What Does The Parking Authority Do With All The Money From Your Parking Tickets?

If you’ve been living in Philadelphia for a long time with a car like I have, then chances are that the Philadelphia Parking Authority (PPA) is a name etched in your mind. Whether i’m downtown, in University City, North or South Philly, i’ve known PPA to have very little sympathy when it comes to issuing tickets. You better leave your parking spot or replenish your meter before time runs out, because grace periods are just a figment of your imagination when it comes to parking in Philly

But where does all of this money you pay for racking up tickets go to? This is a question I began asking myself after being issued two parking tickets within the first 5 days of February this month. In my defense, PPA did make a mistake on one of them, as they sometimes overlook meter payments and their duration when you use their “meterUP” mobile app to pay

sign above parking meter encouraging payment via the meterUP app

Before talking about what their revenue is used for, or where it goes to, let’s get some clarity on what the actual purpose of PPA is in the first place. According to Scott Petri, Executive Director of the agency, the PPA’s purpose is threefold: to ensure that people in the city get to their destination safely, enforce the streets fairly, and address the important economic concerns of Philadelphia

As for the revenue they generate, the net-revenue goes to two entities: the city treasury and education funding. In 2001, when the state took over the parking authority, lawmakers made a pledge for $25 mill of on street ticket net-revenue to go to The School District of Philadelphia. However, following this, then-mayor John Street, former governor Ed Rendell and republican legislators came to a decision that the first $25 mill in on-street net revenue would go to the city treasury. This number would be increased to upwards of $35 mill. Just last year, $38.3 mill went to the city, and $13.2 mill to the school district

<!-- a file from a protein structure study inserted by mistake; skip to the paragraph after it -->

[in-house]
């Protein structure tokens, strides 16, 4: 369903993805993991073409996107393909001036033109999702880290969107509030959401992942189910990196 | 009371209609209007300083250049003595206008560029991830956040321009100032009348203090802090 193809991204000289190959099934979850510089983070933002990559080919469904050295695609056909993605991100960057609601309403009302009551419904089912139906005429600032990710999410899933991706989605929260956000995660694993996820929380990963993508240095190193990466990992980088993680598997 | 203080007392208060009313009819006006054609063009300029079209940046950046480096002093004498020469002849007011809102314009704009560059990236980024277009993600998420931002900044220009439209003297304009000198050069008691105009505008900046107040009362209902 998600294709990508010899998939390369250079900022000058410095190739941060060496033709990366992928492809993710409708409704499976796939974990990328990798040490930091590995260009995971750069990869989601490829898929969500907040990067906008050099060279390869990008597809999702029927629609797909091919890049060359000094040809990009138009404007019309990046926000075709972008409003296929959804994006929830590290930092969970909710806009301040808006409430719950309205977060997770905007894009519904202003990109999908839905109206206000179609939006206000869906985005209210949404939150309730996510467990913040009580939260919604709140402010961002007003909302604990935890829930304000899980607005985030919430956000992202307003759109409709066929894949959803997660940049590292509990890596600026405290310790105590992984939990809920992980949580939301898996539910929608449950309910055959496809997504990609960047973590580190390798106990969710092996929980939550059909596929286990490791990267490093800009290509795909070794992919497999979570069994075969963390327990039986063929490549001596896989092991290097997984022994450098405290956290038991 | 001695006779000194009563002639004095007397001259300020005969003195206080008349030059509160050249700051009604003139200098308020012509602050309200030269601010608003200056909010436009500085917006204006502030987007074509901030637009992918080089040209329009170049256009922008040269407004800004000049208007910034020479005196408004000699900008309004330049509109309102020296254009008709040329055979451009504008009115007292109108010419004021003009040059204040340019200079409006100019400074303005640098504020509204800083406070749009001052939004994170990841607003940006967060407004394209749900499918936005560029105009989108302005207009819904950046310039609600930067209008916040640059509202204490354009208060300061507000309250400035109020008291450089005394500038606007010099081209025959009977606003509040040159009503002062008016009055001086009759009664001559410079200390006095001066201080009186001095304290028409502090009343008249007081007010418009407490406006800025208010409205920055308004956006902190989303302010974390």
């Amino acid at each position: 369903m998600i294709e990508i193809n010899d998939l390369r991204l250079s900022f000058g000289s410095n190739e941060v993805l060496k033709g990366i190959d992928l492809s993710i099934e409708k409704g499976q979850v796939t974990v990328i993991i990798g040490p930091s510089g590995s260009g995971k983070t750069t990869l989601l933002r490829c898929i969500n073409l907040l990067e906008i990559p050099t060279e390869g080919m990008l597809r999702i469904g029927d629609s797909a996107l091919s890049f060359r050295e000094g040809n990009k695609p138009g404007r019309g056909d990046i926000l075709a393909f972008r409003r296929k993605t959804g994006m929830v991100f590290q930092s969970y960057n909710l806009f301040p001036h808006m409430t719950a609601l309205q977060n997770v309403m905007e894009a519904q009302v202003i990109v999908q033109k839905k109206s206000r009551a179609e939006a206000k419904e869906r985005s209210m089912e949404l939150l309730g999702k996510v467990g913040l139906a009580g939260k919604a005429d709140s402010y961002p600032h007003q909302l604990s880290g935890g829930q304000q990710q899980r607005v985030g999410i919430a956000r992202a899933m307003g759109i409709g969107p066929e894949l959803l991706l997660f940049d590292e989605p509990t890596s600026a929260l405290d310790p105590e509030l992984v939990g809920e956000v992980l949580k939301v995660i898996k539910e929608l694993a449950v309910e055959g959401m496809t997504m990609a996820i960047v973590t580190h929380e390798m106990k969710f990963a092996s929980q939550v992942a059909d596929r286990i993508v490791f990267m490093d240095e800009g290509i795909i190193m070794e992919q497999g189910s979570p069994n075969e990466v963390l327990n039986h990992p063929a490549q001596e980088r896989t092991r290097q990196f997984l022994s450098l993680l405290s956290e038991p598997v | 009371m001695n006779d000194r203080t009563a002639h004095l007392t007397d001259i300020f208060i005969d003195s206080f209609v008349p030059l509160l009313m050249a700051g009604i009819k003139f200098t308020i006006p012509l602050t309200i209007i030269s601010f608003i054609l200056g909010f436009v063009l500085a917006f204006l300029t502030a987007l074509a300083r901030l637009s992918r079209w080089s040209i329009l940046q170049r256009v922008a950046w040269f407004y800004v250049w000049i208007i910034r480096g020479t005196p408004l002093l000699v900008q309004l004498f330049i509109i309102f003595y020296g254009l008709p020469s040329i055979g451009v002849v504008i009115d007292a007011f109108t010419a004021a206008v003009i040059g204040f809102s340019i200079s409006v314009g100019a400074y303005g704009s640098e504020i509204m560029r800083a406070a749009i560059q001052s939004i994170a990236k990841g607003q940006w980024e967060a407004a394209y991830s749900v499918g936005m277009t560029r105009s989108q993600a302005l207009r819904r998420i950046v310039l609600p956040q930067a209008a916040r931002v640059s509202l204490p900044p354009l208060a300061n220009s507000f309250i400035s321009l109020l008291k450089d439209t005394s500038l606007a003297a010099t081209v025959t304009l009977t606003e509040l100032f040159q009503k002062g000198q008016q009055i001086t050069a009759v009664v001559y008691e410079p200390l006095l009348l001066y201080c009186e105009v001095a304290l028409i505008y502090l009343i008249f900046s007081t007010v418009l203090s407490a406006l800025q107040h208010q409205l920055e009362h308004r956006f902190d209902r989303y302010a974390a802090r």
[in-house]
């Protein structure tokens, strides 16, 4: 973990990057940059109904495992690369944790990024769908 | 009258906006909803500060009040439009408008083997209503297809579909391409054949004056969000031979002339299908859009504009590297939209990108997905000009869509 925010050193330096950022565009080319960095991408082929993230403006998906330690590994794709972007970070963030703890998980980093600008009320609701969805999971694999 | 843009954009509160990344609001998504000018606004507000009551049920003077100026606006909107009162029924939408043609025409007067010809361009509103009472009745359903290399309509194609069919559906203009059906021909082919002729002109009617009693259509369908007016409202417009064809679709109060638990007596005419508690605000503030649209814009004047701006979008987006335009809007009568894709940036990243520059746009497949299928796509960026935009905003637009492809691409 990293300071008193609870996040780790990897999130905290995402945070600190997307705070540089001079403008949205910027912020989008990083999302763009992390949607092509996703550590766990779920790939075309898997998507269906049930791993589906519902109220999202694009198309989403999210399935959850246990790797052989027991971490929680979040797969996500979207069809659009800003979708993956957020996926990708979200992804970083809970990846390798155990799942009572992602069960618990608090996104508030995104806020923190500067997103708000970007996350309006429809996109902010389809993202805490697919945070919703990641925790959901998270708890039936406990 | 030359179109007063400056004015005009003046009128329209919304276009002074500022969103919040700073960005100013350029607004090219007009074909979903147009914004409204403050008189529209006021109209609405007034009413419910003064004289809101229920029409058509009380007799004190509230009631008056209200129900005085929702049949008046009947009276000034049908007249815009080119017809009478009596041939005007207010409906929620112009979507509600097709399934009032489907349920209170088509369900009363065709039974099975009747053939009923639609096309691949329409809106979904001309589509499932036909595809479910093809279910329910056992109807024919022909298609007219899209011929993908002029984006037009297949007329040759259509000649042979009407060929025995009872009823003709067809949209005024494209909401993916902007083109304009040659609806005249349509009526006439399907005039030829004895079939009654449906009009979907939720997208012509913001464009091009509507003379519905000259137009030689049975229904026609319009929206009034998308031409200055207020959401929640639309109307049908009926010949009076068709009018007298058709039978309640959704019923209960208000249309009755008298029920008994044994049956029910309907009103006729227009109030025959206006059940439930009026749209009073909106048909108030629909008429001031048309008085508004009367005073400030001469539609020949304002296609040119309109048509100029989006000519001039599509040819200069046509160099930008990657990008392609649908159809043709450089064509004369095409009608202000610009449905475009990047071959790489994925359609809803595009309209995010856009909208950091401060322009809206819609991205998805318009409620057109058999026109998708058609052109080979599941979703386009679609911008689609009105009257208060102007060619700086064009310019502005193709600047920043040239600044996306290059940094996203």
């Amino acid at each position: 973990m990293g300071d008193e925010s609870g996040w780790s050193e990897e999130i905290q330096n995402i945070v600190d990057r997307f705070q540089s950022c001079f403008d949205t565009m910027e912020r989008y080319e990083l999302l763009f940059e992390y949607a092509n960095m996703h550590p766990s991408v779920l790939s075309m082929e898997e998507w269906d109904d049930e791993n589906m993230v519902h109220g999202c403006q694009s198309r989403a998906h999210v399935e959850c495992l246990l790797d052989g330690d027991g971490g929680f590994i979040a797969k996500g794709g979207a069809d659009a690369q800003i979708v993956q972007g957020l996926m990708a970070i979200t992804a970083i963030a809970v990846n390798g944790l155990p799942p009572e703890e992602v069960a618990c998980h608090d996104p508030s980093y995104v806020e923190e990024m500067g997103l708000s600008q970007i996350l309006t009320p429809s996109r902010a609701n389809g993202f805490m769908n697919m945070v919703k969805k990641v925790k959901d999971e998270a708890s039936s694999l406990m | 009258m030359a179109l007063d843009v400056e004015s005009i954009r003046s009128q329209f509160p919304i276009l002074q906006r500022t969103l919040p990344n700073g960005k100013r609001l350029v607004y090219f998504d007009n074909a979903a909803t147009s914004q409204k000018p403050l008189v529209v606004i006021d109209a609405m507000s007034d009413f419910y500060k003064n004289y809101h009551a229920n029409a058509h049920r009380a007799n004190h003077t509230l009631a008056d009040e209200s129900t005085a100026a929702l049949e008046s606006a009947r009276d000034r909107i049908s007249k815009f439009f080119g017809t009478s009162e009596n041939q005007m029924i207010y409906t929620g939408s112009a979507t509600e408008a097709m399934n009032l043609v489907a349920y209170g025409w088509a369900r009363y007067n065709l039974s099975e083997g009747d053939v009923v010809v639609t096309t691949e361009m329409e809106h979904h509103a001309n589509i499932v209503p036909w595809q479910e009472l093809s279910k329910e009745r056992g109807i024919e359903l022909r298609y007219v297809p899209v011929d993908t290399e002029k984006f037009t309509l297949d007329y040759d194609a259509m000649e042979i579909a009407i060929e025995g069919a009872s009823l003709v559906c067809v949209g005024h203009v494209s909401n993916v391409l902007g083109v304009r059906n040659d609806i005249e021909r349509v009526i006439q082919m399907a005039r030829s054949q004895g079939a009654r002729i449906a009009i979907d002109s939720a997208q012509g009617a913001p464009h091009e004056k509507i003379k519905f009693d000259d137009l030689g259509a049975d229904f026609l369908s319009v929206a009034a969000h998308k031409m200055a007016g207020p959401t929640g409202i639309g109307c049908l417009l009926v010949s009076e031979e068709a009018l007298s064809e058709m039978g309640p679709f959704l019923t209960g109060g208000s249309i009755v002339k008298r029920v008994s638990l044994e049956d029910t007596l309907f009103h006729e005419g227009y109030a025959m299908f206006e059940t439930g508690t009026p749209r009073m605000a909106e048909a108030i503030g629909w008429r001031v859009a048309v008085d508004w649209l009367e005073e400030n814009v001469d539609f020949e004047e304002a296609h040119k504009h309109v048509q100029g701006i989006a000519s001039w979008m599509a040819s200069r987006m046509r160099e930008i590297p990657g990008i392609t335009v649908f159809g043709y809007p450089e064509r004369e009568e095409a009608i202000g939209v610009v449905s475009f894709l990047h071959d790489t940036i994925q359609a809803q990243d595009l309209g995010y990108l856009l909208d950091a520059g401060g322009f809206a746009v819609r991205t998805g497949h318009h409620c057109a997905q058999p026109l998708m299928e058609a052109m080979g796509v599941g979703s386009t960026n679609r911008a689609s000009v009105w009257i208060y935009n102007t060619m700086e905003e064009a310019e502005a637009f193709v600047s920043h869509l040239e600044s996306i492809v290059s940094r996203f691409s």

Parking meter stationed in University City, Philadelphia

Part of the complication around PPA’s revenue share is the fact that the agency over the years has dealt with a number of scandals and it doesn’t have the greatest record for transparency or honesty. So this puts doubt in the eyes of especially education-funding advocates, on whether the PPA has been accounting for all the revenue it generates from tickets. In fact, a grassroots organization called Pay Up PPA was launched just this past summer as a way to hold PPA more accountable and transparent

Although $25mill is only a fraction of the school district’s $3.2 billion budget, it’s important that PPA is acting responsibly to carry out its mission and purpose. In the last year, since ousting out its former executive director for a sexual assault scandal, PPA has initiated a number of transparency and hiring reforms, and there is pressure being applied from organizations like Pay Up PPA to hold them accountable

It would be helpful to know that a significant portion of the money being made from my parking tickets is going towards something I care about, like the education system. Even though I may go out to my car only to find out I was issued a ticket because my meter expired 90 seconds prior, maybe I would feel a little less frustrated than usual


More parking tickets should mean more school books, activists tell PPA


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